Mayan Seafarers


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Mayan Seafarers

Mayan Seafarers

During his fourth voyage to the New World in 1502, Christopher Columbus came across a heavily laden Mayan trading canoe near the Bay Islands in Honduras. Packed with cotton
from the Yucatán, cacao from Belize and a variety of other goods from faraway places, the canoe is testimony to the size and importance of the Mayan trade empire.
The Maya were shrewd merchants who forged trade links with other Mesoamerican cultures in the Mexican highlands such as the Aztecs, and with their Central American neighbors, as far south as Panama.
One of their principal trade routes was the maritime route that skirted the Yucatán Peninsula and extended south into the Caribbean. Merchants used a network of overland routes and rivers to transport their cargo from the coast to cities far inland. During the Post-Classic period (A.D. 1200-1521), ports on the Mexican Caribbean coast including Tulum, Xaman-Há, Polé, Xel-Há, Muyil and Cozumel controlled the traffic of goods to and from the area.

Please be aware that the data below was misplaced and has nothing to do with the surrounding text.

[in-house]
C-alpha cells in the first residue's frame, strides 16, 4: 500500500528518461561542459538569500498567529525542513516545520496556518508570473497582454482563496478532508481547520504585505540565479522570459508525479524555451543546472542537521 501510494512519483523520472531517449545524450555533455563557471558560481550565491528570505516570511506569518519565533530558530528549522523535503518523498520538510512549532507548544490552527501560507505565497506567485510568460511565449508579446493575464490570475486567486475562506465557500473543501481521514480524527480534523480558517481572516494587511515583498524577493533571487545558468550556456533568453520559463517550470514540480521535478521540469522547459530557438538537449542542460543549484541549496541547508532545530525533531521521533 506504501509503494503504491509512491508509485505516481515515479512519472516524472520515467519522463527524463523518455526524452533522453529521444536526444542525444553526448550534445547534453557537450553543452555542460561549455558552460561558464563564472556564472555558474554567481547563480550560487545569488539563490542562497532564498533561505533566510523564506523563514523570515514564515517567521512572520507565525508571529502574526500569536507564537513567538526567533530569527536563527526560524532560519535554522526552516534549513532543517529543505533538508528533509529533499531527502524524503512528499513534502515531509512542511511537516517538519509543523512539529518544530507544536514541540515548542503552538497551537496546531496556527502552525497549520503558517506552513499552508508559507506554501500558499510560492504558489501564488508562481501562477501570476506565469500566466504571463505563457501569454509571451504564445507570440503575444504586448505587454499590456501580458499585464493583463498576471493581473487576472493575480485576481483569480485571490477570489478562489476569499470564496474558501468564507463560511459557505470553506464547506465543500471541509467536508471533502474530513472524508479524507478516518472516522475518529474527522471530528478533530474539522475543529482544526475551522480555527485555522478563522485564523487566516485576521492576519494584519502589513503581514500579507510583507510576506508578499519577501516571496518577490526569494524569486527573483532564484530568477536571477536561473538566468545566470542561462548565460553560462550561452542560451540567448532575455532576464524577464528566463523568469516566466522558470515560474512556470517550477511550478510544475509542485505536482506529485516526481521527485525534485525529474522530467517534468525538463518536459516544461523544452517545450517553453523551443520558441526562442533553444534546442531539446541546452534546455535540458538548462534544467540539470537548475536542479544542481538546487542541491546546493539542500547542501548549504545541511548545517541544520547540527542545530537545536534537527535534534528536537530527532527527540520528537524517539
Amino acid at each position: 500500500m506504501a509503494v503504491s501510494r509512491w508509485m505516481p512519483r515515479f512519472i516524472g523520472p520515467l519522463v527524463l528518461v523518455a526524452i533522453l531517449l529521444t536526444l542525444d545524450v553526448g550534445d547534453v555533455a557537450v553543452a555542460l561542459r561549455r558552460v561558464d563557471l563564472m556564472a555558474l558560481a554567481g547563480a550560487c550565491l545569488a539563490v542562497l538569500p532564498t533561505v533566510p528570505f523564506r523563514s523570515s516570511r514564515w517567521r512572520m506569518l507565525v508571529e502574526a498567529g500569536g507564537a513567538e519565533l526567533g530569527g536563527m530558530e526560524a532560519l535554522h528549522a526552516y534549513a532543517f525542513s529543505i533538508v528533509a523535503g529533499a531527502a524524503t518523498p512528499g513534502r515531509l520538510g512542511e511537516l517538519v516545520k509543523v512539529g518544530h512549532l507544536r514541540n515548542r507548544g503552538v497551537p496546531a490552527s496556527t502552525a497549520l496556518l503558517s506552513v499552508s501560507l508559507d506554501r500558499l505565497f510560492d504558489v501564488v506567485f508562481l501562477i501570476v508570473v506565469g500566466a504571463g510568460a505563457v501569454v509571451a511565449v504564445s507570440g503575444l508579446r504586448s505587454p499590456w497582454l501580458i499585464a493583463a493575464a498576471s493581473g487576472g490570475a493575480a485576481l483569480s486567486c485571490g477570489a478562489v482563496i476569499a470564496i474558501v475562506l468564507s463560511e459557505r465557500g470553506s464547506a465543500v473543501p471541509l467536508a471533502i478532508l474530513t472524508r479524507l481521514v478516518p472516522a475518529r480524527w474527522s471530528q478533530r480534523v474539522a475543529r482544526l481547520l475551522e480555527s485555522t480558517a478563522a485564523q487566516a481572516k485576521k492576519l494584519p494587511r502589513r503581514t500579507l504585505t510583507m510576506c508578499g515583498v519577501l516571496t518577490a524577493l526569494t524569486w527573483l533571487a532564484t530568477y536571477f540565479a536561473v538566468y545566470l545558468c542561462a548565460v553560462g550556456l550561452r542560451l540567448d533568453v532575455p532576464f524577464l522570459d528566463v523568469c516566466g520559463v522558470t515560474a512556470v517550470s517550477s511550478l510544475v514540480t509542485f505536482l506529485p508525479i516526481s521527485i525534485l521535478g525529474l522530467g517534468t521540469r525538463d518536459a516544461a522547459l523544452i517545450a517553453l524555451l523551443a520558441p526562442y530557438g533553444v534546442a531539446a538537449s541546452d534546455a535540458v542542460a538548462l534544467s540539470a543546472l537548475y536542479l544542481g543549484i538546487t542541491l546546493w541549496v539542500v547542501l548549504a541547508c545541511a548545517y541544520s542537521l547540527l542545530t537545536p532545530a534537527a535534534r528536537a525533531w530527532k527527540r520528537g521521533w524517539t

Archaeologists have identified at least 75 trade goods, including honey, beeswax, salt, cotton, cacao, henequen, stingray spines, cinnabar, natural dyes, shells, jade, quetzal feathers, animal hides and ceramics. Mayan traders obtained obsidian and basalt, used to make knives and grinding stones, from central Mexico; turquoise came from the far north and gold was introduced to the area from Costa Rica and western Panama.
The Mayan deity associated with trade, cacao cultivation and war is Ek Chuah.
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